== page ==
- The US Conference Board reported a decline in the Consumer Confidence Index to 103.0 in September from August’s reading of 108.7. The Conference Board commented that the decline in consumer confidence was visible among all age groups. Households seem worried about sticky consumer inflation, political uncertainty, and higher interest rates.
- On Wednesday, investors will focus on the US Durable Goods Orders data for August, which will be published at 12:30 GMT. Investors will keenly watch the data as the US manufacturing sector is going through a vulnerable phase.
- Orders are seen contracting at a slower pace of 0.5% against the 5.2% decline seen in July.
Technical Analysis: Gold price stabilizes below 200-EMA
Gold price delivers a breakdown of the Symmetrical Triangle chart pattern formed on a daily time frame. A downside break of the neutral triangle could lead to higher volatility that results in wider ticks and heavy selling volume. The precious metal seems to be stabilizing below the 200-day Exponential Moving Average (EMA) around $1,908.00. Momentum oscillators indicate a fresh trigger of a bearish impulse.
Monetary policy in the US is shaped by the Federal Reserve (Fed). The Fed has two mandates: to achieve price stability and foster full employment. Its primary tool to achieve these goals is by adjusting interest rates.
When prices are rising too quickly and inflation is above the Fed’s 2% target, it raises interest rates, increasing borrowing costs throughout the economy. This results in a stronger US Dollar (USD) as it makes the US a more attractive place for international investors to park their money.
When inflation falls below 2% or the Unemployment Rate is too high, the Fed may lower interest rates to encourage borrowing, which weighs on the Greenback.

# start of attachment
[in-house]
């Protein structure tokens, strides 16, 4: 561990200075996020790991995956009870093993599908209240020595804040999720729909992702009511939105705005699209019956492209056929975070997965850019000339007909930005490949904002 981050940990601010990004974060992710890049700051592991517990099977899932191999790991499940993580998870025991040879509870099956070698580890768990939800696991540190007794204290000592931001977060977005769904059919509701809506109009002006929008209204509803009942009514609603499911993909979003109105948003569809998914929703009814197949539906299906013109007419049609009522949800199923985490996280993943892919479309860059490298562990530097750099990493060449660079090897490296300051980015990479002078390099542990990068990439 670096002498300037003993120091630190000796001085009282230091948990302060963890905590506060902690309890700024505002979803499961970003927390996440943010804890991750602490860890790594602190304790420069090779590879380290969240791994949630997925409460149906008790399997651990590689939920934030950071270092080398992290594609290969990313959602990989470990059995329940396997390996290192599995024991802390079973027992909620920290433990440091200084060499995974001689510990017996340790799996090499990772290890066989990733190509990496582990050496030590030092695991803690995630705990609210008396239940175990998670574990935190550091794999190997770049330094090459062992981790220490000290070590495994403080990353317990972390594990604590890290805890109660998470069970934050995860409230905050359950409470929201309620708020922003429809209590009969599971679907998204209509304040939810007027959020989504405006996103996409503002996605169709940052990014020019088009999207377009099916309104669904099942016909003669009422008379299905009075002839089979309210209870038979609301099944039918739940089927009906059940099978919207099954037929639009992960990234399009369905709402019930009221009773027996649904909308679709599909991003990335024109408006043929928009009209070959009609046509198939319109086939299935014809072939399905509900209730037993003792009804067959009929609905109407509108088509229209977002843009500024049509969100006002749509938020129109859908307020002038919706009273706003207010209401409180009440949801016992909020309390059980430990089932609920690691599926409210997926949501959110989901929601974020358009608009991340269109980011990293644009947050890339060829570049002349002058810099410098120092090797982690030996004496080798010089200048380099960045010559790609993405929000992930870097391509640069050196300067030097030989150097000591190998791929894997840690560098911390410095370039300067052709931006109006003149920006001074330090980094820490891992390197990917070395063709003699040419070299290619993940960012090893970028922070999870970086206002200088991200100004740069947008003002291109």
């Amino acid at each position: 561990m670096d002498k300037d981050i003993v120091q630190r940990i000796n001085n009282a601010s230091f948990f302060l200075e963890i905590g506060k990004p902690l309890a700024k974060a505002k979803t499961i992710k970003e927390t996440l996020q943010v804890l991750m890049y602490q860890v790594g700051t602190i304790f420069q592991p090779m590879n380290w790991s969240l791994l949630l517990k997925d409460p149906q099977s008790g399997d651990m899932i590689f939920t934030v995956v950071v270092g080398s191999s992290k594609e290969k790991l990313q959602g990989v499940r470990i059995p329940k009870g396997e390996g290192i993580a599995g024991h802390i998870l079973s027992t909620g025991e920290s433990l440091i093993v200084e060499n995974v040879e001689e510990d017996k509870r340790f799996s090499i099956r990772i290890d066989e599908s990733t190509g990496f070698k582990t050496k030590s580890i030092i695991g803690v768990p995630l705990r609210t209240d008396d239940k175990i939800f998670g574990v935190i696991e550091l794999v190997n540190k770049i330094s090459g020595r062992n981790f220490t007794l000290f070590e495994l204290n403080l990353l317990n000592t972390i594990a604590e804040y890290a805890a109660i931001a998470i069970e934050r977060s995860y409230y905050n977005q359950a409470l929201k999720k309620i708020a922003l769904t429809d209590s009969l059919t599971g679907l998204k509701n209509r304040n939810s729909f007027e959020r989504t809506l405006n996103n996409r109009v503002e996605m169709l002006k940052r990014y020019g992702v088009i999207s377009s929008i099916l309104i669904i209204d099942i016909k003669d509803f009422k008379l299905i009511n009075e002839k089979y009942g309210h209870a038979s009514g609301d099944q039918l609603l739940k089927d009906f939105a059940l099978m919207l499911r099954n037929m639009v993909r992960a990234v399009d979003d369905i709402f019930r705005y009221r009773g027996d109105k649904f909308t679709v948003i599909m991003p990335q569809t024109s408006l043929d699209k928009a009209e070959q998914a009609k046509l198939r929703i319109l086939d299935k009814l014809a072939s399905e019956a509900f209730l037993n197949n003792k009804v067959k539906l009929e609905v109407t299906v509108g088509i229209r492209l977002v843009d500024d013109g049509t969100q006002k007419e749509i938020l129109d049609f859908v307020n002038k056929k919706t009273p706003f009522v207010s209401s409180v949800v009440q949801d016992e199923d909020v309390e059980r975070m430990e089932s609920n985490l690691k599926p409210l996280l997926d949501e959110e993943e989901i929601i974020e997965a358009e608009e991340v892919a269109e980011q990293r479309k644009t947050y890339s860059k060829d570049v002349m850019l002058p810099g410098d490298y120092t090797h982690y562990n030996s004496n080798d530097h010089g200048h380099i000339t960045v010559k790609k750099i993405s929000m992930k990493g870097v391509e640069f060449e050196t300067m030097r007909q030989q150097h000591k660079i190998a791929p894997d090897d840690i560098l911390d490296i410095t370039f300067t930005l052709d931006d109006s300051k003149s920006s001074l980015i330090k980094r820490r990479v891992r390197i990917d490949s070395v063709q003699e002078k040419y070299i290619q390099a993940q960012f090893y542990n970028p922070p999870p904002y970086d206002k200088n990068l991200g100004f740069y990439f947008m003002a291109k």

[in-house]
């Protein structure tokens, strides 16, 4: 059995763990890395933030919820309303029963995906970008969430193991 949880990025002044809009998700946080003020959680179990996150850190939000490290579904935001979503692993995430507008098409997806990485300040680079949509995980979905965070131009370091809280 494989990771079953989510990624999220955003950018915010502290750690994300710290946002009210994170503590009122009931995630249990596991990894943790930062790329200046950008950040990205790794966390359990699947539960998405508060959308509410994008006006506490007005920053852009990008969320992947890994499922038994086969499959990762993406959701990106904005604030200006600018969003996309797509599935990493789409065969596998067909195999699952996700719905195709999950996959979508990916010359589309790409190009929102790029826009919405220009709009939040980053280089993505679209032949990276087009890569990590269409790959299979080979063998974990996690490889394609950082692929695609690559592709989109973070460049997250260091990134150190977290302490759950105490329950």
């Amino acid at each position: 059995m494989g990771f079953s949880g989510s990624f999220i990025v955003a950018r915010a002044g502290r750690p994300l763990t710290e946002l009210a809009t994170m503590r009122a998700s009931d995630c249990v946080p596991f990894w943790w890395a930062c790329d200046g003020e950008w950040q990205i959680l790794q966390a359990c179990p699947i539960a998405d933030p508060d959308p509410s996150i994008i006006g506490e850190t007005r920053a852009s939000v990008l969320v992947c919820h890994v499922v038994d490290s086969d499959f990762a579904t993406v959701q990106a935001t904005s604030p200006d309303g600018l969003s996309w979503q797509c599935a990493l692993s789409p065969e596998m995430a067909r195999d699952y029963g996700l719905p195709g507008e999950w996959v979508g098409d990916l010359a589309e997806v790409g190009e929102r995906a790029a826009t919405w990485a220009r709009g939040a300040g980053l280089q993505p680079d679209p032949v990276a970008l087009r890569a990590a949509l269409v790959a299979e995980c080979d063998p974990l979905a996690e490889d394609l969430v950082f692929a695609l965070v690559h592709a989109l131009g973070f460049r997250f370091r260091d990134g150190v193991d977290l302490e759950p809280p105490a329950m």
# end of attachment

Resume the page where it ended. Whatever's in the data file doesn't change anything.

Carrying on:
The Federal Reserve (Fed) holds eight policy meetings a year, where the Federal Open Market Committee (FOMC) assesses economic conditions and makes monetary policy decisions.
The FOMC is attended by twelve Fed officials – the seven members of the Board of Governors, the president of the Federal Reserve Bank of New York, and four of the remaining eleven regional Reserve Bank presidents, who serve one-year terms on a rotating basis.
In extreme situations, the Federal Reserve may resort to a policy named Quantitative Easing (QE). QE is the process by which the Fed substantially increases the flow of credit in a stuck financial system.
It is a non-standard policy measure used during crises or when inflation is extremely low. It was the Fed’s weapon of choice during the Great Financial Crisis in 2008. It involves the Fed printing more Dollars and using them to buy high grade bonds from financial institutions. QE usually weakens the US Dollar.
Quantitative tightening (QT) is the reverse process of QE, whereby the Federal Reserve stops buying bonds from financial institutions and does not reinvest the principal from the bonds it holds maturing, to purchase new bonds. It is usually positive for the value of the US Dollar.